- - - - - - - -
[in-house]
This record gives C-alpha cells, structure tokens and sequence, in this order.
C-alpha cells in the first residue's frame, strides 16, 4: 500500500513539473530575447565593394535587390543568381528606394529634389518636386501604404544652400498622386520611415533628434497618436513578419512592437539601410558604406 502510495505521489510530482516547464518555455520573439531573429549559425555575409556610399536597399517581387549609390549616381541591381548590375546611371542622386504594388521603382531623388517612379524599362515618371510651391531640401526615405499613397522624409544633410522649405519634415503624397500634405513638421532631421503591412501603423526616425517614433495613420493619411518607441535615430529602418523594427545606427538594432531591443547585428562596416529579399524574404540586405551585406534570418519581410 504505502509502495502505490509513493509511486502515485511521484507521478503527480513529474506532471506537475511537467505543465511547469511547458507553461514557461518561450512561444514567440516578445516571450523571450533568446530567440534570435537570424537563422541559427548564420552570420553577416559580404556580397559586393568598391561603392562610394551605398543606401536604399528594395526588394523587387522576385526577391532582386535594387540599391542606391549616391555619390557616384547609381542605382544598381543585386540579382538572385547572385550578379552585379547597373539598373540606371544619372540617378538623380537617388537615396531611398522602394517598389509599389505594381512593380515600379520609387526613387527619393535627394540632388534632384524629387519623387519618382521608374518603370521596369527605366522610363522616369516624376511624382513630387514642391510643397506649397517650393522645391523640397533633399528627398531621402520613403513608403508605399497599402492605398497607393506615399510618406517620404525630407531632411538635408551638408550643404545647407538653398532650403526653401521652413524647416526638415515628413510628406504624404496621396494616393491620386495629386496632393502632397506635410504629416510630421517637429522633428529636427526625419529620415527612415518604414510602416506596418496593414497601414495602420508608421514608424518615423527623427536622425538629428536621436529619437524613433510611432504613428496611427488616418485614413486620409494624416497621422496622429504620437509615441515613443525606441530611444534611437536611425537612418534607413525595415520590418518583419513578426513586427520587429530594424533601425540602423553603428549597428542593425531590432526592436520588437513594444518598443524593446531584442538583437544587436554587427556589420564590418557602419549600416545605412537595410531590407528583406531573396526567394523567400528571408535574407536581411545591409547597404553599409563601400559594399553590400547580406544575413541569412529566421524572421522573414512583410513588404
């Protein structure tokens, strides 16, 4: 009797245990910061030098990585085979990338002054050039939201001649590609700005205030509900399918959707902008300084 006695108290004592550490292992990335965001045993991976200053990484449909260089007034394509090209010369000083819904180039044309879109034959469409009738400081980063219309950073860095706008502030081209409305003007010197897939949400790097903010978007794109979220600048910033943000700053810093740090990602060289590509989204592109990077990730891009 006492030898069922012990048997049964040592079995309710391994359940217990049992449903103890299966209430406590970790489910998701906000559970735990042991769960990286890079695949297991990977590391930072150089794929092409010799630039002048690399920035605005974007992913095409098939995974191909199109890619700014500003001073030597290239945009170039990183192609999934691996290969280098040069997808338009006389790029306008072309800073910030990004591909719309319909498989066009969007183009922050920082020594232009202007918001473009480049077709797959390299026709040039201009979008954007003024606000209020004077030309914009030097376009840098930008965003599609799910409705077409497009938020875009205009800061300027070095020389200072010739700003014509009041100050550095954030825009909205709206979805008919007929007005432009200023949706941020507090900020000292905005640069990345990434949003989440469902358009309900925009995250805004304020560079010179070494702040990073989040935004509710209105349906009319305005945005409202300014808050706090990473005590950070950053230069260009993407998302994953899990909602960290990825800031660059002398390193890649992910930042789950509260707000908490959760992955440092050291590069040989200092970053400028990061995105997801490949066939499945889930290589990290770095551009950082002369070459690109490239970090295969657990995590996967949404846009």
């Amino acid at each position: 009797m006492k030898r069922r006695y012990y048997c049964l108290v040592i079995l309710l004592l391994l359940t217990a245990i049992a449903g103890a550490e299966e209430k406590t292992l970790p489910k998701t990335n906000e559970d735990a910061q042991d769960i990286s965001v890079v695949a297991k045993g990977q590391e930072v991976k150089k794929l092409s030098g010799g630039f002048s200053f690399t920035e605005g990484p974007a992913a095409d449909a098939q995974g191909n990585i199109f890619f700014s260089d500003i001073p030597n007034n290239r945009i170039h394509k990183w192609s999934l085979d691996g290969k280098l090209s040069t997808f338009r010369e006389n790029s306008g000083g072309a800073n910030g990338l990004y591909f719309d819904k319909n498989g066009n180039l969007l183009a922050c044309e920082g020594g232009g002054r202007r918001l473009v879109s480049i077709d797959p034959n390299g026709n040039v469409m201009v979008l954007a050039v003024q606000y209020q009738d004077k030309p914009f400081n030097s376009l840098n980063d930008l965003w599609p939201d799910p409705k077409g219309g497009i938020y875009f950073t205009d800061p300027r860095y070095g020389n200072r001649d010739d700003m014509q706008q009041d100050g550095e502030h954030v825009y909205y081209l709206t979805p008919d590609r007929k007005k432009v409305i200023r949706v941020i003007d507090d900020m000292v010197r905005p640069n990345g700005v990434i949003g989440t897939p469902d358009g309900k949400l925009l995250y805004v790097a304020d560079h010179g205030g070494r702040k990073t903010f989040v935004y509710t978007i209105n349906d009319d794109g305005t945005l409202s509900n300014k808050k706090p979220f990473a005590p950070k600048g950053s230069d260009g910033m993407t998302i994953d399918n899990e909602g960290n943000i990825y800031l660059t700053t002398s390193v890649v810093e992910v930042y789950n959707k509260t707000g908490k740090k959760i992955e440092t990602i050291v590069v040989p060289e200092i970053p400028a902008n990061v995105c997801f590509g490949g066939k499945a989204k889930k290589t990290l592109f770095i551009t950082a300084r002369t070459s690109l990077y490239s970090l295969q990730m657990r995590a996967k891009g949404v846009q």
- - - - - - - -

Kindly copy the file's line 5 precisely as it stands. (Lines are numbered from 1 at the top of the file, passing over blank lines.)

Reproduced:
């Amino acid at each position: 009797m006492k030898r069922r006695y012990y048997c049964l108290v040592i079995l309710l004592l391994l359940t217990a245990i049992a449903g103890a550490e299966e209430k406590t292992l970790p489910k998701t990335n906000e559970d735990a910061q042991d769960i990286s965001v890079v695949a297991k045993g990977q590391e930072v991976k150089k794929l092409s030098g010799g630039f002048s200053f690399t920035e605005g990484p974007a992913a095409d449909a098939q995974g191909n990585i199109f890619f700014s260089d500003i001073p030597n007034n290239r945009i170039h394509k990183w192609s999934l085979d691996g290969k280098l090209s040069t997808f338009r010369e006389n790029s306008g000083g072309a800073n910030g990338l990004y591909f719309d819904k319909n498989g066009n180039l969007l183009a922050c044309e920082g020594g232009g002054r202007r918001l473009v879109s480049i077709d797959p034959n390299g026709n040039v469409m201009v979008l954007a050039v003024q606000y209020q009738d004077k030309p914009f400081n030097s376009l840098n980063d930008l965003w599609p939201d799910p409705k077409g219309g497009i938020y875009f950073t205009d800061p300027r860095y070095g020389n200072r001649d010739d700003m014509q706008q009041d100050g550095e502030h954030v825009y909205y081209l709206t979805p008919d590609r007929k007005k432009v409305i200023r949706v941020i003007d507090d900020m000292v010197r905005p640069n990345g700005v990434i949003g989440t897939p469902d358009g309900k949400l925009l995250y805004v790097a304020d560079h010179g205030g070494r702040k990073t903010f989040v935004y509710t978007i209105n349906d009319d794109g305005t945005l409202s509900n300014k808050k706090p979220f990473a005590p950070k600048g950053s230069d260009g910033m993407t998302i994953d399918n899990e909602g960290n943000i990825y800031l660059t700053t002398s390193v890649v810093e992910v930042y789950n959707k509260t707000g908490k740090k959760i992955e440092t990602i050291v590069v040989p060289e200092i970053p400028a902008n990061v995105c997801f590509g490949g066939k499945a989204k889930k290589t990290l592109f770095i551009t950082a300084r002369t070459s690109l990077y490239s970090l295969q990730m657990r995590a996967k891009g949404v846009q």